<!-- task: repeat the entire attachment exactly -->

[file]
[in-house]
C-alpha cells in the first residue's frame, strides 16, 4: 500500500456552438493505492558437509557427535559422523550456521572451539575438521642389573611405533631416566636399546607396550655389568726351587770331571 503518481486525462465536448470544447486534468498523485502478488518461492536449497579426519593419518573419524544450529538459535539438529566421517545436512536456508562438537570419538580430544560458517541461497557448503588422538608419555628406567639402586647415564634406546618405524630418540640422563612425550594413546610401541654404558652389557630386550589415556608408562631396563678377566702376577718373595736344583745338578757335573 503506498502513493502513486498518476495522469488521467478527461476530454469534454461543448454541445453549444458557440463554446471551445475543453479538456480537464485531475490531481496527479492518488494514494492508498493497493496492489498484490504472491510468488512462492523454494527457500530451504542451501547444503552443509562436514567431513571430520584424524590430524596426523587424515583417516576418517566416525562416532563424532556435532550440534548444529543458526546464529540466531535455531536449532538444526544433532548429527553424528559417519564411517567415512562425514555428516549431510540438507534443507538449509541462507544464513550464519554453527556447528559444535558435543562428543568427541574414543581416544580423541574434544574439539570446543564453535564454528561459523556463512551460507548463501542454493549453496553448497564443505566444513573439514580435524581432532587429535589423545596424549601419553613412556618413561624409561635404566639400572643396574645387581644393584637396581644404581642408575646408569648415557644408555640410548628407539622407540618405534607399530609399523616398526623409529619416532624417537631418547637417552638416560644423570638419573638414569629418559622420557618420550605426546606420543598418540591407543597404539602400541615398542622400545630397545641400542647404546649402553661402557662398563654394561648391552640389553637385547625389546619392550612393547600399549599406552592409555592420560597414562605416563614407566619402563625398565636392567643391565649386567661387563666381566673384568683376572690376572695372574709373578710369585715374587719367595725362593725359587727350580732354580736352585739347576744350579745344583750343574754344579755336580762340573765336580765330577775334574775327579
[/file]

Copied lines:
[in-house]
C-alpha cells in the first residue's frame, strides 16, 4: 500500500456552438493505492558437509557427535559422523550456521572451539575438521642389573611405533631416566636399546607396550655389568726351587770331571 503518481486525462465536448470544447486534468498523485502478488518461492536449497579426519593419518573419524544450529538459535539438529566421517545436512536456508562438537570419538580430544560458517541461497557448503588422538608419555628406567639402586647415564634406546618405524630418540640422563612425550594413546610401541654404558652389557630386550589415556608408562631396563678377566702376577718373595736344583745338578757335573 503506498502513493502513486498518476495522469488521467478527461476530454469534454461543448454541445453549444458557440463554446471551445475543453479538456480537464485531475490531481496527479492518488494514494492508498493497493496492489498484490504472491510468488512462492523454494527457500530451504542451501547444503552443509562436514567431513571430520584424524590430524596426523587424515583417516576418517566416525562416532563424532556435532550440534548444529543458526546464529540466531535455531536449532538444526544433532548429527553424528559417519564411517567415512562425514555428516549431510540438507534443507538449509541462507544464513550464519554453527556447528559444535558435543562428543568427541574414543581416544580423541574434544574439539570446543564453535564454528561459523556463512551460507548463501542454493549453496553448497564443505566444513573439514580435524581432532587429535589423545596424549601419553613412556618413561624409561635404566639400572643396574645387581644393584637396581644404581642408575646408569648415557644408555640410548628407539622407540618405534607399530609399523616398526623409529619416532624417537631418547637417552638416560644423570638419573638414569629418559622420557618420550605426546606420543598418540591407543597404539602400541615398542622400545630397545641400542647404546649402553661402557662398563654394561648391552640389553637385547625389546619392550612393547600399549599406552592409555592420560597414562605416563614407566619402563625398565636392567643391565649386567661387563666381566673384568683376572690376572695372574709373578710369585715374587719367595725362593725359587727350580732354580736352585739347576744350579745344583750343574754344579755336580762340573765336580765330577775334574775327579